Both sides sounded optimistic following Saturday’s meeting between the representatives of the international powers and Iran over the latter’s nuclear program, with another meeting set for next month. Israel, meanwhile, was displeased by what sounded like an uneventful outcome of the discussion.
The United States, the United Kingdom, France, Russia, China and Germany—collectively the P5+1—agreed with Iran to meet again on May 23 in Baghdad, Iraq. The West was encouraged by the content of Saturday’s talk, with European Union foreign policy chief Catharine Ashton saying the meeting was “constructive and useful.”
In a statement released by Ashton’s office, who is the main representative for the P5+1 in the talks with Iran, the EU diplomat said, “We want now to move to a sustained process of serious dialogue, where we can take urgent practical steps to build confidence and lead on to compliance by Iran with all its international obligations. In our efforts to do so, we will be guided by the principle of the step-by-step approach and reciprocity.”
The hint in Ashton’s comments is that the West is taking it slow, but is open to easing up sanctions in return for Iranian concessions on their nuclear program. It remains to be seen if that will occur.
Iran, meanwhile, sounded positive about the meeting as well. Iranian negotiator Saeed Jalili called the talks “progressive,” according to the Iranian Fars News Agency. “The opposite side had entered the talks with a positive attitude towards cooperation, and I believe that Mrs. Ashton’s role is remarkable” in that sense, Jalili was quoted by Fars as telling reporters.
The Americans were also sounding optimistic about Saturday’s talks. US Deputy National Security Advisor for Strategic Communication Ben Rhodes said later that day it was the White House’s understanding that there was a “constructive atmosphere, that the Iranians came to the table and engaged in a discussion about their nuclear program.”
Rhodes, in comments to reporters posted on the White House website, said the May follow-up meeting “is an additional positive sign that there is room to negotiate and have additional discussions about how Iran can live up to its obligations,” although he noted Iran will have to take confidence-building steps.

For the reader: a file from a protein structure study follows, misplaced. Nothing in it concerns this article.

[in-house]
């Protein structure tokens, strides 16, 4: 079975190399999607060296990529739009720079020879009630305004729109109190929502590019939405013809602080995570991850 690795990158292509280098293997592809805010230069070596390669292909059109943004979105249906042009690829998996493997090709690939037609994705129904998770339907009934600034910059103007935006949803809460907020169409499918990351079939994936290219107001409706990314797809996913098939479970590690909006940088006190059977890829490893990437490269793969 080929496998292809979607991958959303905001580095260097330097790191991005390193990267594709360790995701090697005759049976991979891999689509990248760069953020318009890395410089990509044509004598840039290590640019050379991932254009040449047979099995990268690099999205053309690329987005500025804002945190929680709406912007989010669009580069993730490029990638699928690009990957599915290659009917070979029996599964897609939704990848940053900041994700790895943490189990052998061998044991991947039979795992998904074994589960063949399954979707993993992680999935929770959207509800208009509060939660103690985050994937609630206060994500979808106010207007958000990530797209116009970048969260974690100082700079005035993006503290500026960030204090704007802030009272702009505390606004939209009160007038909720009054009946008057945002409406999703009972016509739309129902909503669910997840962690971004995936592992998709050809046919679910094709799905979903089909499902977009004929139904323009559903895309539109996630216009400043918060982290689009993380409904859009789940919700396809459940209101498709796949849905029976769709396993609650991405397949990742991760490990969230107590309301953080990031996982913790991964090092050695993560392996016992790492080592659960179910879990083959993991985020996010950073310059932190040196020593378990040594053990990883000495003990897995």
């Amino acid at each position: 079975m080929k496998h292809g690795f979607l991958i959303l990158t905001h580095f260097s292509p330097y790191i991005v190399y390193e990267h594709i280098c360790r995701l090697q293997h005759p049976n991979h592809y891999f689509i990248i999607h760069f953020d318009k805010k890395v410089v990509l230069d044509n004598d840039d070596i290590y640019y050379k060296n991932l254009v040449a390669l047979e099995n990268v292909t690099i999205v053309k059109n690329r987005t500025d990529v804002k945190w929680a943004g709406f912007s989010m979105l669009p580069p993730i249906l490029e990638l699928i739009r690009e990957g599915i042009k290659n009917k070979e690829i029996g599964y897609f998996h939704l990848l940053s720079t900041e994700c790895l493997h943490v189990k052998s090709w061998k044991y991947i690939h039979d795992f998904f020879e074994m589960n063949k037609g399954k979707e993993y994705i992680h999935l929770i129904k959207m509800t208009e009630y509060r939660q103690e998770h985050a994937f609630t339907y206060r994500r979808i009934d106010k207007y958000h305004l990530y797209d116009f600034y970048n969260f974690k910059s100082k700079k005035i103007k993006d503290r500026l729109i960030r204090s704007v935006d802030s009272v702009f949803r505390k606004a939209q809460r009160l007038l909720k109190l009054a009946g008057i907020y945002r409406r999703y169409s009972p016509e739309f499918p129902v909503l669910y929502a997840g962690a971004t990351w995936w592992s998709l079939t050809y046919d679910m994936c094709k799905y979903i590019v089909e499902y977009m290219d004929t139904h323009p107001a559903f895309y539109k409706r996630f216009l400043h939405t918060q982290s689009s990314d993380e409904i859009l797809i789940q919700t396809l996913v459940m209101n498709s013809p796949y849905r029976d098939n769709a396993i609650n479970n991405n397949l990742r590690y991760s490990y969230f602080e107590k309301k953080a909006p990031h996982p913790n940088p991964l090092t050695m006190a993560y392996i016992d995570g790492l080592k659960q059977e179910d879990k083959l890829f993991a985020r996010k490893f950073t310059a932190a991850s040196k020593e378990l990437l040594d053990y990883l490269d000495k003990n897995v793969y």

Israel’s Dissenting Voice
Israel was dismayed by the result, with Prime Minister Benjamin Netanyahu sounding particularly disappointed by the timeline. “My initial impression is that Iran has been given a ‘freebie,’” Netanyahu was quoted by his office as saying. “It has got five weeks to continue enrichment without any limitation, any inhibition.”
The Israeli leader reiterated the demands he feels should be placed on Iran, including calling for the removal of an underground nuclear enrichment plant Tehran has been setting up. Iran has repeatedly claimed their nuclear program and fuel enrichment is peaceful, but the International Atomic Energy Agency (IAEA) has highlighted concerns by the West over the lack of Iranian transparency and Iran’s research into devices used for nuclear weapons.
“I think Iran should take immediate steps to stop all enrichment, take out all enrichment material and dismantle the nuclear facility in Qom,” said Netanyahu. “I believe that the world’s greatest practitioner of terrorism must not have the opportunity to develop atomic bombs.”
Representatives from the P5+1 and Iran are set for “technical meetings” prior to the Baghdad full meeting, according to the US. Fars reported that Jalili and Ashton’s deputies are expected to draft a mutual cooperation arrangement before the May 23 meeting.
However, despite the similar sounds of optimism from the US and Iran, the expectations on what come next are very different. Rhodes was quoted as noting the US and Israel share “concern” on Iran’s nuclear program.
“There is a time and space that exists now for diplomacy but it’s not unlimited… We want to see concrete steps taken by the Iranians to demonstrate that their program is peaceful. We’ve indicated, along with the P5-plus-1, that we’d be open to a step-by-step process in reciprocal action if the Iranians demonstrate that seriousness.”
Iran, meanwhile, did not sound open to much compromise on a key demand of the West, at least not publicly.
Fars reported that Jalili dismissed the prospect of suspending their 20-percent uranium enrichment. The Iranians claim it is for medical research, but the West has expressed concerns about the quantity exceeding civilian use, as well as the fact that it is a significant step towards the 90-percent enrichment needed for nuclear weapons.
“Suspending Iran’s nuclear activities in return for the removal of sanctions is a literature which belongs to the past,” said Jalili.
(By Joshua Spurlock, www.themideastupdate.com, April 15, 2012)